Pierre Trudeau once famously said: “Just watch me.” So I did – along with every other Canadian. Now we’re doing the same with his son, Justin, who clearly enjoys being watched.
(Click an image to enlarge.)
Although I have come to know Justin Trudeau personally, I only knew his father at a distance. Indeed, the first time we actually spoke was in the mid-1980s at one of those meet-the-author events. Pierre and I had a brief chat about – get this! – the bestsketch books available. (Apparently his sons were showing an interest in drawing.) Thankfully, unlike many other politicians I’ve encountered, he didn’t want to talk about what I had or hadn’t done with his chin.
I started drawing political cartoons for the Montreal Star in 1967, shortly before Pierre Trudeau became prime minister in the spring of 1968. In the first flush of Trudeaumania, other cartoonists often drew him as an aging flower child. I took a different approach, portraying him as a very determined and calculating character. A case in point is this cover I drew for Time magazine: Trudeau is holding Canada together, but a Canada whose mouth he has sewn shut.
My suspicion that Pierre Trudeau was a more resolute character than was commonly believed was borne out during the FLQ crisis in October 1970. Trudeau was accused of many things, but never of being a fool. Quickly grasping the significance of the pandemonium taking place in Montreal, he declared the War Measures Act. Despite the ever-present rose in his lapel, he was never again depicted as some hippie flower child. Here’s a cartoon I drew at that time, entitled Captain Canada.
In the early Trudeau years, the leader of the opposition was Robert Stanfield, a competent and generally well-liked politician who was not crafty enough to beat Trudeau over three successive elections. I drew this cartoon of Trudeau and Stanfield as a dancing couple for the cover of a 1972 election handbook produced by Maclean’s magazine. Note the positioning of the knees.
In April 1971, Pierre Trudeau married Margaret Sinclair in storybook fashion. Just a few years later, storm clouds rolled in when Margaret went off to Toronto to hang out with the touring Rolling Stones. I drew a cartoon of the new opposition leader, Joe Clark, sitting at the breakfast table with his wife, Maureen McTeer. Maureen is wondering how the press would react if she were to suddenly run off to Regina – with Tommy Hunter.
I am often asked as a political cartoonist whether there are elements of a subject’s life that are out of bounds. My own rule of thumb is that a politician’s personal life is of no interest for me unless it begins to have an effect on his or her public performance. Even then, the issue has to be handled carefully. The Trudeau marriage disintegrated. Several years later, I drew Trudeau asking testily which damned Margaret was on the phone: Trudeau or Thatcher?
Joe Clark and the Tories were elected to run the country in June 1979. Bungling a non-confidence vote on his first budget, Clark was forced to call another election, which he lost, having served just 272 days as prime minister. Trudeau and his Liberals were swept back into power in imperial fashion, inspiring this cartoon that appeared in The Gazette the morning after the 1980 election. It was as though Trudeau had just stepped out for an evening’s entertainment.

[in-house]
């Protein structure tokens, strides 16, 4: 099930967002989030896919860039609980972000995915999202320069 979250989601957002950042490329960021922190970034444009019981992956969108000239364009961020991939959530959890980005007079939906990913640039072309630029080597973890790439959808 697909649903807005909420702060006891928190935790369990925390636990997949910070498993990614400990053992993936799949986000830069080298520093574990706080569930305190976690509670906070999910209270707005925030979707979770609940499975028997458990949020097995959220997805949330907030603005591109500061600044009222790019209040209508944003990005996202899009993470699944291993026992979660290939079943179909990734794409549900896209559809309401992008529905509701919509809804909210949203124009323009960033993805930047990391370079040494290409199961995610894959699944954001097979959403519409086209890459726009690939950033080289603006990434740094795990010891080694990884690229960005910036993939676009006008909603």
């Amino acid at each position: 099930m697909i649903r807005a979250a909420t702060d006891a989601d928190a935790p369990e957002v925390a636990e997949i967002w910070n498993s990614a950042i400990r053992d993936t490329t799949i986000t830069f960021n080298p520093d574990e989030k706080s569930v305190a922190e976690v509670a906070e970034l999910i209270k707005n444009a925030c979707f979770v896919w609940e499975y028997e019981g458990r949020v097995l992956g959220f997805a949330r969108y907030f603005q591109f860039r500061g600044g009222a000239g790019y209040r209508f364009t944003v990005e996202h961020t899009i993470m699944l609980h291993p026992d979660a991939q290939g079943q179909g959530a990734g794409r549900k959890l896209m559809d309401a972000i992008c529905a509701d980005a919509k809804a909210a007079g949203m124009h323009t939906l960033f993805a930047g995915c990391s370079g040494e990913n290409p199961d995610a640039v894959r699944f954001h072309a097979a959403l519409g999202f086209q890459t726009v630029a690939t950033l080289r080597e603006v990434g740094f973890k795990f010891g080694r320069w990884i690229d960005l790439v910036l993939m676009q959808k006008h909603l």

The particular significance of Trudeau having regained power when he did was that he was around to play a role in Quebec’s 1980 sovereignty referendum – a bit of serendipity for Canada, as it turned out. There are those who believe that if Joe Clark – seemingly always anxious to placate Quebec – had still been prime minister, the crafty Parti Québécois Premier René Lévesque would have prevailed. Instead, Lévesque had to deal with Trudeau, leading to this cartoon. It appeared on the front page of The Gazette the morning after Lévesque’s referendum loss.
Pierre Trudeau once told Mordecai Richler in confidence that if Canadians had any idea how much money his government was funneling to Quebec, they’d probably ride him out of Ottawa on a rail. This might explain why this was Trudeau’s favourite political cartoon, according to his good friend Stratton Stevens. The cartoon is entitled Put Up and Shut Up!
The day Pierre Trudeau died I was in my studio, puzzling over an appropriate cartoon. A single rose was, of course, a possibility. But my sense was that this would be an overworked image that most would be using in one form or another in the next day’s newspapers. My wife, Mary Hughson, who worked at The Gazette at that time as a graphic designer, walked into my office. “I see him paddling off in a canoe,” she said sadly – which immediately led to this cartoon.
Justin Trudeau was so moved by the cartoon that he asked for, and received, the original – plus 50 copies to be distributed as a thank-you to close friends of his father.
Here’s one final thought: As a political cartoonist, I always have to look beyond the supposed rules of physiognomy that often determine how human beings react and engage with each other. Some might be surprised to know that, on the surface, Pierre Trudeau was a short fellow with a receding hairline and a weak chin. And yet with a simple glance he could stop gorgeous and sophisticated Montreal women in their tracks. The power shone through his physical appearance. The trick was to capture Trudeau’s confidence, intelligence, arrogance, and even that charming shyness that sometimes came through. There is no question that Justin Trudeau has his father’s flamboyant, sometimes calculating, moves.